But I can help you do it right!
As Millenials, email is a staple in our lives, and as young professionals we have no idea what the world was like before email. As such is it our #1 method of sharing information and communicating quickly at work. This is problematic for several reasons:
- People don’t know how to do email right
- People really should learn how to TALK again
- You tend to get things done faster in person
- Email often times fails to properly convey tone
These are pretty obvious reasons, but despite how obvious they are people still fail miserably at email. So today I’ll share with you some of my tips on how to do email right, and as an upfront bonus I’ll share with you the best way to get your mailbox off on the right foot!
How to do email right:
The first step is that you have to be organized. Hopefully some people already do this, but in my experience, I’ve seen a lot of folks who do not. Ever email someone and they take EONS to reply? Chances are they are bogged down in their inboxes. 13,000 emails in your inbox is a lot to manage, and chances are if you do not have a process down, you’ll miss important things. So get organized!
Please see the above example of my own inbox. You’ll notice that my inbox is empty. Correct, it is empty. To the left you’ll see I have several folders within my inbox. I have an Action folder with M-F & Next Week subfolders, a Project Support folder, a Reference folder, a Someday Maybe folder, a Waiting For folders, and a few others that are specific to me and my job. There are more sub folders in many of those folders of course. The important thing to note in this process is that once you set up your mailbox folders, you need to file away all emails in your inbox accordingly. As emails come in, if it is an email that can be answered immediately, ANSWER IT, if not, file it where it needs to go. If it needs to be handled Tuesday, move it to the Tuesday folder. Once that email has been addressed, move it to your project support or reference folders.
Every morning you should take 10-15 minutes to completely clear your inbox. Work from your daily folder instead. Weekly check your “Someday Maybe” and “Waiting For” folders for regular follow-ups. I find this method extremely helpful in keeping me organized, and also taking off a chunk of my work everyday. I no longer feel like I have 50 million emails to answer, and I’ve prioritized them throughout my week.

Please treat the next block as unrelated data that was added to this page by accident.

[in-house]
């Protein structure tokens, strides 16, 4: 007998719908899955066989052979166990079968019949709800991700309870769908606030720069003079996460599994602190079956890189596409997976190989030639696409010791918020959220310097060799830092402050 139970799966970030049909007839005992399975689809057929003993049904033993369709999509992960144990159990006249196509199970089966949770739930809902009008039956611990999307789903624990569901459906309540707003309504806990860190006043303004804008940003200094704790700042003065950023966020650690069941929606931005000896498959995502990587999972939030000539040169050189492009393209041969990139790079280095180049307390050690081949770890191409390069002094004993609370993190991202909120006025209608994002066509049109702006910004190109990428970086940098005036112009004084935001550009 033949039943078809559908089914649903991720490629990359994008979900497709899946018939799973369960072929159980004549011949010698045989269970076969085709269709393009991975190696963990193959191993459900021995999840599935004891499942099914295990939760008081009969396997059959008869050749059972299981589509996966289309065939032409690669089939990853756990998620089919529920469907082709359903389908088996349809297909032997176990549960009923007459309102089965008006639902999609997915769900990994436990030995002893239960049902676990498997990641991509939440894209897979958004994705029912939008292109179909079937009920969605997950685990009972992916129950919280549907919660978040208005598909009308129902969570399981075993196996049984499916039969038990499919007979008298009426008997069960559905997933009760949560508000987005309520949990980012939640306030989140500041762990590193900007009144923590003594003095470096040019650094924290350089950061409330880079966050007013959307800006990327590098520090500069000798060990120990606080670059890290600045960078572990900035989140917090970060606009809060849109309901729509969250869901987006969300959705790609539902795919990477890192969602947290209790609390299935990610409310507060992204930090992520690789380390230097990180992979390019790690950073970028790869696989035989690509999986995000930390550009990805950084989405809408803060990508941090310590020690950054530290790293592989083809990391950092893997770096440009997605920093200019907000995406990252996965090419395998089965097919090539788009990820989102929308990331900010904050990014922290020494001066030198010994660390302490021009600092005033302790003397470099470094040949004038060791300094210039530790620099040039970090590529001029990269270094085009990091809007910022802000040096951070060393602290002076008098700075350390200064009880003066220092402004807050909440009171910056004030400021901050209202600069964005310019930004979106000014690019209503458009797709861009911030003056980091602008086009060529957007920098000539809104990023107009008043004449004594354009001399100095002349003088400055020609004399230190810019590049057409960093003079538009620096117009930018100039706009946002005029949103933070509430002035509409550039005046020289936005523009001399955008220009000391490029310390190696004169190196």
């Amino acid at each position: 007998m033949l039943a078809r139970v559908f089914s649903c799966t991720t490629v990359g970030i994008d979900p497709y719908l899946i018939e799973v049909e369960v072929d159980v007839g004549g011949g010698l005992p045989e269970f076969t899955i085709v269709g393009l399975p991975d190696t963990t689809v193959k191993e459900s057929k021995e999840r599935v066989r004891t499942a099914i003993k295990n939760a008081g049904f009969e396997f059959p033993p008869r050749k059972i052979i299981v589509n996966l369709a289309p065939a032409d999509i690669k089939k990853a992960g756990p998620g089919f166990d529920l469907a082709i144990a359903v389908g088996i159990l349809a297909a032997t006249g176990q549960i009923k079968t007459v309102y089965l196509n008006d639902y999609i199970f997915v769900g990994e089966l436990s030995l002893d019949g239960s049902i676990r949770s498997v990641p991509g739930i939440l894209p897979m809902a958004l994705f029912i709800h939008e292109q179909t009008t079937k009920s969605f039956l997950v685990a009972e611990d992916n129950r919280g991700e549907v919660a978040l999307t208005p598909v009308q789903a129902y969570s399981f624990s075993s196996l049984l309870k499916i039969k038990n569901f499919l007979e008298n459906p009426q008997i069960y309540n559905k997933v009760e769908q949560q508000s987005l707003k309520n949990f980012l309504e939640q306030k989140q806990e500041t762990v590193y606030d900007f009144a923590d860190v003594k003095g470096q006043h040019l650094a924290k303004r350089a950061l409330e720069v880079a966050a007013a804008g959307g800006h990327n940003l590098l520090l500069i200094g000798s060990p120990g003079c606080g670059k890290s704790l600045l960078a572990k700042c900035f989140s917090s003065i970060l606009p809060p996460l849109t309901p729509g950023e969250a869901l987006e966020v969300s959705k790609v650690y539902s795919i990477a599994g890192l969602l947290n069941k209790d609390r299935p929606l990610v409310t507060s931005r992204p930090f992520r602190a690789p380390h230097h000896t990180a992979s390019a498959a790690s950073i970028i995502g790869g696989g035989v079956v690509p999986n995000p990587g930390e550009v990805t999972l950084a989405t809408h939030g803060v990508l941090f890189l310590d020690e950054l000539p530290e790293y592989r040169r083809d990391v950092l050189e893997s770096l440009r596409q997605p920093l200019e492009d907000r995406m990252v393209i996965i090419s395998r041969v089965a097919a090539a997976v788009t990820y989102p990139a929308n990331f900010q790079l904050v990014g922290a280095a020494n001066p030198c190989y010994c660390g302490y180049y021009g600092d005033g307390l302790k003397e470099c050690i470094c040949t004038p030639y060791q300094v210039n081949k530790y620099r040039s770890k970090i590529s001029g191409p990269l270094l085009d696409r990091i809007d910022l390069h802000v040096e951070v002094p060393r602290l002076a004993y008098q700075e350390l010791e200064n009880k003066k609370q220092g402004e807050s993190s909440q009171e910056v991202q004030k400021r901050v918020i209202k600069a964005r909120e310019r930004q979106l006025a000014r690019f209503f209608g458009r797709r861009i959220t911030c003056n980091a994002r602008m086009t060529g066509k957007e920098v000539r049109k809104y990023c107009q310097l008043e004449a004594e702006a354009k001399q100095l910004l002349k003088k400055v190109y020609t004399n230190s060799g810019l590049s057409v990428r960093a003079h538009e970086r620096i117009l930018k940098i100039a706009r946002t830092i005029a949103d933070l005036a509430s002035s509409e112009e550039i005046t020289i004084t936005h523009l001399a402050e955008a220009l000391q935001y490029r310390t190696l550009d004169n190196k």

The fist time you do this will take a while. So block off 45 minutes to an hour on your calendar to set yourself up right. Trust me, you’ll get that time back!
Once you’re organized, there are a few other tips I wanted to leave you with.
- Understand that your email may be shared/forwarded in it’s entirety. If you send an email requesting information, please know that the person you’re sending it to, may simply forward it as is to others who may have the answer. So please avoid emails such as the following:
- “I need to know the status of Project XYZ as I have tight deadlines that I am working with. SoandSo Smith was the last person to touch the project and we all see where that got us, so I’m now trying to handle all follow ups”
- While it may seem mild, the person you’re emailing may forward it to SoandSo Smith or a broader group including SoandSo. Just be careful. Also, don’t send quirky emails, those too may get forwarded.
- Treat emails as memos. Just because it’s a quick communication tool doesn’t mean that it should not be professional. If emailing a peer that you work with often, that’s one thing, but typically I stick to memo format when sending emails. State the objective, state key points and necessary information, close with a request for action.
- Given the above, do not forget to keep it brief. If emailing up the chain, know that your managers and executives are busy. Get to the point. Memo format helps with this.
- Only be casual when you are SURE that you can be casual. Even then, avoid the use of emoticons. I’m guilty of doing this sometimes because I don’t want the other person to misread my tone. However, I have only done it with peers. Similarly, calm down on the exclamation points, another thing I’m guilty of overdoing.
- Remember that what is emailed is always on the record. This one is a big no-brainer but the news cycle will show you that people ignore this all the time. If you are not comfortable with the world seeing it, don’t email it. Practice careful communication.
I hope this helps! Above all else, please organize your inbox. I cannot tell you how much your productivity will increase once you do!
P.S. if you company offers the Leadership on Paper™ course, TAKE IT. It will help you quickly realize your written mistakes!